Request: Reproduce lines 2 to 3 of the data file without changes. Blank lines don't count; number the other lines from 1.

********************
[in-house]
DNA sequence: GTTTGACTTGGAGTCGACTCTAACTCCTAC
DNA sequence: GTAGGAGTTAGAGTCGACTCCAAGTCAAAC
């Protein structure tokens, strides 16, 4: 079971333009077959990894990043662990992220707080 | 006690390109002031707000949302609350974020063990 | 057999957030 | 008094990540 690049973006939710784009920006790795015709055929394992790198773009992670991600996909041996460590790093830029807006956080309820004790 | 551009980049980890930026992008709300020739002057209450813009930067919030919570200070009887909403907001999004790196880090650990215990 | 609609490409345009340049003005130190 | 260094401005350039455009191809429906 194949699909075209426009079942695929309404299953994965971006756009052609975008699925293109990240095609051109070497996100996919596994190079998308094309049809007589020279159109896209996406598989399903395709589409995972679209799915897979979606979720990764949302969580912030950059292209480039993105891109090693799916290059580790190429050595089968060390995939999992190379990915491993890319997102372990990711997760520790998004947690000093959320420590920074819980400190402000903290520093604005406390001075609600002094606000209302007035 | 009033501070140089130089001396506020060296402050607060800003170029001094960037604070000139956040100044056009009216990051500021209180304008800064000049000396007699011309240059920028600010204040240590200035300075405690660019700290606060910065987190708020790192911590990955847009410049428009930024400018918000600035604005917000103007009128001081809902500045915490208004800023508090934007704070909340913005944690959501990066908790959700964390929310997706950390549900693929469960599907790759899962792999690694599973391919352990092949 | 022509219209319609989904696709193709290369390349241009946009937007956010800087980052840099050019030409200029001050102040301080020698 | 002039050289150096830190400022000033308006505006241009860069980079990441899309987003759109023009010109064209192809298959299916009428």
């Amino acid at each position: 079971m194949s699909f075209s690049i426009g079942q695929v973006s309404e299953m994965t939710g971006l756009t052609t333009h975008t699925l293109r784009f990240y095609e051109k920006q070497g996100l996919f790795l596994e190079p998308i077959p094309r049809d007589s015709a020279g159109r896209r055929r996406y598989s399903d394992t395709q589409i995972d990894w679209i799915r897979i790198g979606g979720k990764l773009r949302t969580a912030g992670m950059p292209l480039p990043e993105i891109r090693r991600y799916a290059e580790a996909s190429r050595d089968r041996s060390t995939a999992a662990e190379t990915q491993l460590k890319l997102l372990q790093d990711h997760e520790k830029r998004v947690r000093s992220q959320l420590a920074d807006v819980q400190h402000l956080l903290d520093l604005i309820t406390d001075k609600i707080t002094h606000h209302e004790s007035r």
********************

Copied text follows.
DNA sequence: GTTTGACTTGGAGTCGACTCTAACTCCTAC
DNA sequence: GTAGGAGTTAGAGTCGACTCCAAGTCAAAC